3 minute read
Can manufacturers be criminally liable if they fail to prevent others from facilitating tax evasion?
The new Corporate Criminal Offence of Failure to Prevent the Facilitation of Tax Evasion (CCO) legislation came into force on 30 September 2017 as part of the Criminal Finances Act 2017 and applies to all companies. This means that manufacturer’s need to be able to demonstrate that they are taking reasonable steps to respond to the legislation as soon as possible. Chris Bond from BDO explains more.
The new offences were introduced as the law previously required senior officers of a company to commit parts of the offence before criminal liability could be attributed to the company. In large organizations, where decision making is often decentralized, this was then difficult to prove or identify.
The aim of the legislation is to make it easier to prosecute companies if their associated persons (employees, agents or other third parties acting for and on behalf of the business):
• Knowingly aid, abet, counsel or procure tax evasion (say by a customer or supplier or their staff); and
• The company has not put reasonable prevention procedures in place to stop the facilitation of the evasion offence.
A successful prosecution could lead to an unlimited fine, public record of the conviction, reputational damage and adverse publicity. The legislation broadly applies to:
• UK tax evasion regardless of whether the company is UK based or not and regardless of where the offence takes place, and
• Overseas tax evasion to the extent the company is a UK tax resident, has a UK permanent establishment, or associated persons are located in the UK when they knowingly facilitate tax evasion.
Risks in the manufacturing industry
Given the many facets of a manufacturing business both in the UK and Internationally, this new offence and legislation cannot be ignored. Typical examples that manufacturers should be aware of would include the payment to contractors where it is both known or unknown as to whether they are registered for VAT, Income or Corporation Tax or not. In other words, it is wide-ranging and can take place when you least expect it.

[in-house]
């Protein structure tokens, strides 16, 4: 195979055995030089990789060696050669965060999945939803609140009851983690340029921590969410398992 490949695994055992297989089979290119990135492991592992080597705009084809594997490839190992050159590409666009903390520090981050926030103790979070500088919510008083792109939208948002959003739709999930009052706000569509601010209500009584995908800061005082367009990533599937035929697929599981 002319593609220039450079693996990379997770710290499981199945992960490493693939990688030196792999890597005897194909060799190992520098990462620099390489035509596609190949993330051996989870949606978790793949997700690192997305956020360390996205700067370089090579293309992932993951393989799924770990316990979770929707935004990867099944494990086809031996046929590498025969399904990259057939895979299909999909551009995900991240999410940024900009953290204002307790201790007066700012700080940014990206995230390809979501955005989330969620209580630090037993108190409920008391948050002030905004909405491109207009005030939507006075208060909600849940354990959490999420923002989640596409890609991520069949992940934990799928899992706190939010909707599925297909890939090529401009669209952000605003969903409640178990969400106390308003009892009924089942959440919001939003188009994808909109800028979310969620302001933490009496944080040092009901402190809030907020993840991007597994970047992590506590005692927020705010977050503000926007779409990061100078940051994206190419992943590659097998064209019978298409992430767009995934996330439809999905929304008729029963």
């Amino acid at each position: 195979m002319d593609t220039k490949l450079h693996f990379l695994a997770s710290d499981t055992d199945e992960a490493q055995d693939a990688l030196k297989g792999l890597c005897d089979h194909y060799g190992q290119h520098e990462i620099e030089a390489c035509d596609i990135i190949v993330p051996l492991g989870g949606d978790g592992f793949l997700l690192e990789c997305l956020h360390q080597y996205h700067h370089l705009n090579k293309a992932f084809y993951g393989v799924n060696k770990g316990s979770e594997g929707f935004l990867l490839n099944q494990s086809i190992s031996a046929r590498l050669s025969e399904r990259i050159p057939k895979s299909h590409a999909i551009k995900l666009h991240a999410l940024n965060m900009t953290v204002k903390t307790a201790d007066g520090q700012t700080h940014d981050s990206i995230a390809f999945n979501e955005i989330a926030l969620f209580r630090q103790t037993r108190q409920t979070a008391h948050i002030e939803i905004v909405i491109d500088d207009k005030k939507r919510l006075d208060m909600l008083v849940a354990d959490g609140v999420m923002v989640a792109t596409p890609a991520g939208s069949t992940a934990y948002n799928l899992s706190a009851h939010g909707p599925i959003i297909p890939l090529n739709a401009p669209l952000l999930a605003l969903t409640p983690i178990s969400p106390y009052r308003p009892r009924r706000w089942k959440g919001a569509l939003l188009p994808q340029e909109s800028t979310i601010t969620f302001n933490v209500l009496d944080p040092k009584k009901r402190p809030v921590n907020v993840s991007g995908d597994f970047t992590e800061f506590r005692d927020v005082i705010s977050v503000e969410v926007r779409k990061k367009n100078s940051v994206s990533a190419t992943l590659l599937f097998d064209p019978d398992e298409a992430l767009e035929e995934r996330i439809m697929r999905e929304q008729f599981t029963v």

However, a more specific example would be where a UK manufacturer contracts with a distributor to sell its products. The distributor facilitates a VAT invoicing fraud enabling the distributor’s customer to evade VAT in the UK, unknown to the manufacturer.
As UK tax has been evaded and the distributor facilitated it whilst providing services to the manufacturer, the manufacturer is liable for failing to prevent this offence, unless it can demonstrate it had reasonable procedures in place to prevent this from occurring in the first place.
In order to have a reasonable procedures defence, the manufacturer should carry out a risk assessment, apply policies and procedures to mitigate the risks identified in any review as well as carrying out further due diligence on its distributor.
It is clear that HMRC have a minimum expectation of all entities as well as manufacturers that they carry out a risk assessment as part of any review of this legislation. HMRC has been clear in stating that companies should prioritize this given the legislation came into force on 30 September. When undertaking any risk assessment, it is expected that this covers all aspects of a manufacturer’s business, for example: procurement, HR and sales and not just finance or legal.